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The potential of community anchor organisations to engage with, lead and challenge public service reform in Scotland

What Works Scotland

Tuesday, 15 May 2018 from 09:30 to 15:00 (BST)

The potential of community anchor organisations to...

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Share The potential of community anchor organisations to engage with, lead and challenge public service reform in Scotland

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The potential of community anchor organisations to engage with, lead and challenge public service public reform in Scotland

 

This seminar will share our learnings about community anchors and their role in public service reform. It will offer space for dialogue, discussion and deliberation on community anchors, the community sector and their relationship to public service reform.

 

Join What Works Scotland for this Learning Day and Shared Inquiry into the roles of community anchor organisations in relation to public service reform and the Christie Commission’s agenda of ‘partnership, participation, prevention, performance’. We will work together to explore their potential given the opportunities emerging through the Community Empowerment (Scotland) Act 2015, the Public Bodies (Joint Working) (Scotland) Act 2014, and now the Scottish Government’s Local Governance Review.

 

Community anchors are:

  • community-led/-controlled organisations committed for the long-term to their community.
  • multi-purpose/holistic providing a range of options for action – local economic development, service provision, community-building, leadership and advocacy;
  • responsive and develop in ways relevant to their local context.

 

Community anchors have been recognised in Scottish policy-making over the last decade – the Community Empowerment Action Plan 2009 and the Regeneration Policy 2011. Key community sector bodies have advocated for and lead the development of this ‘model’ in actual practice – see the Advisory Group members below. Community development trusts and community-controlled housing associations are most likely best placed to pursue this approach, but other local community organisations can draw and build from it too.

 

This Learning Day will build from a new What Works Scotland research report to be published in May: Community Anchors: community ownership, community-led place-making, and public service reform researched by Dr James Henderson, Dr Philip Revell and Dr Oliver Escobar, who will facilitate the Day

 

The report illustrates six community anchor exemplars from across Scotland (urban, rural, remote) and the complexity of the work they undertake … so a starting point for our discussions on the Day. Some of the community anchor exemplars and some of the Advisory Group members (Development Trust AssociationGlasgow & West of Scotland Forum of Housing Associations, Scottish Community Alliance  and Scottish Government Regeneration Team) will act as resources for our discussions too.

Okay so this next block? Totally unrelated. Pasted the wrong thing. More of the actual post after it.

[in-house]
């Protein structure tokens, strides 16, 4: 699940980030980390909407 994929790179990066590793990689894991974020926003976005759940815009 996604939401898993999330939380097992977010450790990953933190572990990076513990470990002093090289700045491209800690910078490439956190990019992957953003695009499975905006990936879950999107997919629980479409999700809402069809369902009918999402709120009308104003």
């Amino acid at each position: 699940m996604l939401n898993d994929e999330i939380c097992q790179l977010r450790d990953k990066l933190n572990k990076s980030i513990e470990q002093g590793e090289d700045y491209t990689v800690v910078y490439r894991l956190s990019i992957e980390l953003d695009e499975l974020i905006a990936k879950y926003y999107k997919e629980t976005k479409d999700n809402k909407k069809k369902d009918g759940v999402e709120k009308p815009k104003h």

The wider ‘experience in the room’ will also shape our dialogue and deliberation. We are seeking diverse participants from across sectors to support rich discussions and raise the key issues and challenges – in particular, for partnership-working between the community sector and public services. Key questions for consideration are likely to include:

  • What do we mean by a community anchor and what do they look like in practice?
  • In what ways can community anchors actively engage and make a difference to the Christie Commission’s agenda?
  • How can public services, the state and policy-makers actively support the development of local community anchor organisations – and build more effective partnerships?
  • What more are we learning through our discussions about local democracy, community resilience, and the prevention of inequalities?

 

Our discussions on the day will be written-up as a short event report and shared with the Scottish Government’s Local Governance Review.

 

Who should attend

The day will be very relevant to everyone interested in community-led approaches to public service reform, including:

  • community organisations, the community sector and wider third sector;
  • public sector, public services, community planning partnerships;
  • policymakers and researchers.

 

More details

Date: Tuesday, 15 May 2018. 9.30am-3pm

Location: Grassmarket Community Project, 86 Candlemaker Row, Edinburgh

 

We have some funds to support smaller community organisations to participate in the Day (e.g. travel, childcare) – please contact Dr. James Henderson to discuss: James.F.Henderson@ed.ac.uk 

Do you have questions about The potential of community anchor organisations to engage with, lead and challenge public service reform in Scotland? Contact What Works Scotland

When & Where


Grassmarket Community Project
86 Candlemaker Row
EH1 2QA Edinburgh
United Kingdom

Tuesday, 15 May 2018 from 09:30 to 15:00 (BST)


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Organiser

What Works Scotland

What Works Scotland is an initiative to improve the way local areas in Scotland use evidence to make decisions about public service development and reform. We are working with specific Community Planning Partnerships involved in the design and delivery of public services to:

  • learn what is and what isn’t working in their local area
  • encourage collaborative learning with a range of local authority, business, public sector and community partners
  • better understand what effective policy interventions and effective services look like
  • promote the use of evidence in planning and service delivery
  • help organisations get the skills and knowledge they need to use and interpret evidence
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